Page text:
In late 1938, Pah Wongso used a legal defense fund, which had been raised for him when he was charged with extortion, in order to establish another school; this was followed by an employment center in 1939. In 1941, Star Film released two productions starring him and featuring his name in the title. During the Japanese occupation of the Dutch East Indies, Pah Wongso was held in a series of concentration camps in South-East Asia. He returned to the then-independent Indies by 1948, and raised funds for the Red Cross and ran an employment office until his death.
Early life and social work
Louis Victor Wijnhamer was born on 11 February 1904 in Tegal, Central Java, in the Dutch East Indies. One of three siblings, Wijnhamer was born to an ethnic Dutch administrator from Surabaya, Louis Gregorius Wijnhamer and J. F. Ihnen; he was of Indo descent. He studied at the senior high school in Semarang, before spending some time at the Suikerschool in Surabaya, later arriving in Batavia (now Jakarta). There, between 1927 and 1937, he worked as an amanuensis at the School tot Opleiding van Inlandsche Artsen.
By the early 1930s, Wijnhamer, known as Pah Wongso, was recognised in West Java for his promotion of social causes. These included promoting monogamy and faith in western medicine, as well as combating gambling and the use of opium and alcohol. In conveying his messages he often used the Sundanese wayang golek (a form of rod puppet), as the local people were generally unable to read. He was able to speak Dutch, Malay, and Javanese fluently, and had some command of Chinese and Japanese. This social work was funded predominantly from Pah Wongso's day job, selling fried peanuts (kacang goreng).
By 1938 Pah Wongso had married and opened a school for poor children, particularly those of mixed Chinese descent, in Gang Patikee; it was funded by donations. He was also a member of the Indies branch of the Red Cross, and recognized for his humanitarian work. He organised night fairs in various cities in the Indies (including in Yogyakarta, Semarang, and Surabaya), holding auctions and selling drinks and snacks in order to raise money to send aid to China, then fighting against the Japanese.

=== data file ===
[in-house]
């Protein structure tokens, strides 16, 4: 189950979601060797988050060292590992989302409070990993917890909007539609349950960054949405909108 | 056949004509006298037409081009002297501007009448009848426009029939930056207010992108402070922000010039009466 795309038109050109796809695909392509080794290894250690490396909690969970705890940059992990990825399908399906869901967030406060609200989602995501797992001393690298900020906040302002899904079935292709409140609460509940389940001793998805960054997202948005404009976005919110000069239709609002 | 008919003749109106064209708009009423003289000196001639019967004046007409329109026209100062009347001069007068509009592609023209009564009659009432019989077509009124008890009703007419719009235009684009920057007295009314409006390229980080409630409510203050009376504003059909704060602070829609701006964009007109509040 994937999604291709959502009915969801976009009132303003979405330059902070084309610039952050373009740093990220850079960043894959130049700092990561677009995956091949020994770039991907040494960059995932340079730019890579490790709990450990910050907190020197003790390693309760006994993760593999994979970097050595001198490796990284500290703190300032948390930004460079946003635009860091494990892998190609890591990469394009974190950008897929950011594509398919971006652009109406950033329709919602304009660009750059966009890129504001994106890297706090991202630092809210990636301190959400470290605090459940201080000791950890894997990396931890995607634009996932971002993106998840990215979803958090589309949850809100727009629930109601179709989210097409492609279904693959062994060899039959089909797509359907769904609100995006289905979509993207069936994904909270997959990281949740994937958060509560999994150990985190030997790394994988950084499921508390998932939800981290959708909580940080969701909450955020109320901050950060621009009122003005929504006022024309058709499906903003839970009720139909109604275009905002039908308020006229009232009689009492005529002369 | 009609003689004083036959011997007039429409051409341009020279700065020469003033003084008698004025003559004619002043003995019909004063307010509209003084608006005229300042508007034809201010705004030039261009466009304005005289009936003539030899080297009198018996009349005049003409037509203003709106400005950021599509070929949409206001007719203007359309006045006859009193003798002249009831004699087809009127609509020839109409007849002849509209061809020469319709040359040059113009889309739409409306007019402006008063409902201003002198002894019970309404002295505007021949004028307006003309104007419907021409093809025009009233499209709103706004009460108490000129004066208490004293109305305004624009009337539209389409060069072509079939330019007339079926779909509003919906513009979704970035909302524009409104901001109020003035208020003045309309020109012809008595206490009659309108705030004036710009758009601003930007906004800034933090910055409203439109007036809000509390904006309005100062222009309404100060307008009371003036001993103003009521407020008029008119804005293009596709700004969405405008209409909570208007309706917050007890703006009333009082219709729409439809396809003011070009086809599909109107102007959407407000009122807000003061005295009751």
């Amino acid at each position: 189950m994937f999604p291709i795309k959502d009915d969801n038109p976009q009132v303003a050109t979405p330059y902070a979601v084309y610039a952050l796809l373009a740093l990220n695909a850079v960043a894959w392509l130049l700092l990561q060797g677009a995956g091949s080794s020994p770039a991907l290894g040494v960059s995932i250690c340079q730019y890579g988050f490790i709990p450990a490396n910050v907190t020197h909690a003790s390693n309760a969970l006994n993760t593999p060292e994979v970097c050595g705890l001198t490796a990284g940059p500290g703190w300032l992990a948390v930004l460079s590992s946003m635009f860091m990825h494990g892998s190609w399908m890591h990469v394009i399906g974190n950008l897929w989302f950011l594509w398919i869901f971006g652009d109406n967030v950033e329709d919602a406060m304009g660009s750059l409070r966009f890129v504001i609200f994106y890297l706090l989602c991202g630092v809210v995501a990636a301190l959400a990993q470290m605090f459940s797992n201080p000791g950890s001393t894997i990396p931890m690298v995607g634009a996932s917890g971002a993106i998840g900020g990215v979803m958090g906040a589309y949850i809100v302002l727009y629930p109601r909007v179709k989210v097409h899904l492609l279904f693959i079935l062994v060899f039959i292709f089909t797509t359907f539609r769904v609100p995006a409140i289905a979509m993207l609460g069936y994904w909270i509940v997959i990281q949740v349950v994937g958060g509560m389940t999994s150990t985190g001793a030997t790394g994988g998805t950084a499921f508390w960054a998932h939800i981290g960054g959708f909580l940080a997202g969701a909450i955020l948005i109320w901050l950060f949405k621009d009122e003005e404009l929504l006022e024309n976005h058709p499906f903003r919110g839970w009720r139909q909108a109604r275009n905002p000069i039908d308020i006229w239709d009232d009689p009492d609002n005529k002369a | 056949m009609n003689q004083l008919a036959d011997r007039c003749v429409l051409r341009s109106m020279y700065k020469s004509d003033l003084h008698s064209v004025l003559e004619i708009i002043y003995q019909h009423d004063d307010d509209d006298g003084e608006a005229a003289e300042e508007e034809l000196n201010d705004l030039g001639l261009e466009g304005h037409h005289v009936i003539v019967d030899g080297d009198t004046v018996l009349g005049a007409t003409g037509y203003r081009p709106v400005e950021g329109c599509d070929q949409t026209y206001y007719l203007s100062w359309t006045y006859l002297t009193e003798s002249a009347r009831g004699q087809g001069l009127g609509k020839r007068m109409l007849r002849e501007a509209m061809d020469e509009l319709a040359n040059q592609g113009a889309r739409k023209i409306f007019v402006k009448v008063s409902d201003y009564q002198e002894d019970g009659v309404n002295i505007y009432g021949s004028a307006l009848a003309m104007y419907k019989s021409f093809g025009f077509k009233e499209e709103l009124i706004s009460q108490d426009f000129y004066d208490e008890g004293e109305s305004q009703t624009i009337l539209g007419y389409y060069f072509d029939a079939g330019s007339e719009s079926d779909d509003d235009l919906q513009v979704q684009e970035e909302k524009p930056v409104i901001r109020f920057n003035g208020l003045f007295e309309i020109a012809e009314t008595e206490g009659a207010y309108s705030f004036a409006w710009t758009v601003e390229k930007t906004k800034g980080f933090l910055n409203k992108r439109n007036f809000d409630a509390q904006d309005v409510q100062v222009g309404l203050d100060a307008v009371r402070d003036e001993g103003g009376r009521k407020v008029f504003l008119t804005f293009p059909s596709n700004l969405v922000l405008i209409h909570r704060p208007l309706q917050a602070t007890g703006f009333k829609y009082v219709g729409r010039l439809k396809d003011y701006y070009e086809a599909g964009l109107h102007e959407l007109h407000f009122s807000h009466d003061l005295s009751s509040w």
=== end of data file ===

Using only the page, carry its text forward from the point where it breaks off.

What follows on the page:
After one of these fairs, in Yogyakarta, Pah Wongso was arrested for writing a threatening letter to Liem Tek Hien, who refused to pay f. 10 for a walking stick he said that he had not purchased, and held at Struiswijk Prison in Batavia. He was charged with "attempted extortion and unpleasant treatment". The case was widely followed by ethnic Chinese in the Indies, and the magazine Keng Po established a defense fund for Pah Wongso, which raised more than f. 1,300 by mid-June 1938; this had reached almost f. 2,000 by the end of the month. The case was brought to trial on 24 June 1938. Although Liem regretted reporting Pah Wongso to the police, the prosecutor called for a two-month sentence, while the defence asked for an acquittal, or time served.
Ultimately, on 28 June 1938 the judge gave a sentence of one month – equal to the time Pah Wongso had served – and he was released. Pah Wongso appealed the court sentence, calling for an acquittal; in August 1938 his sentence was reduced to a 25-cent fine. The defense fund collected by Keng Po, totaling almost f. 3,500 by August, was allocated to the establishment of a school; on 8 August 1938 the Pah Wongso Crèches school for impoverished youth opened at 20 Blandongan St. in Batavia. By the end of the year Pah Wongso had participated in a march on opium use and been featured in a special issue of Fu Len.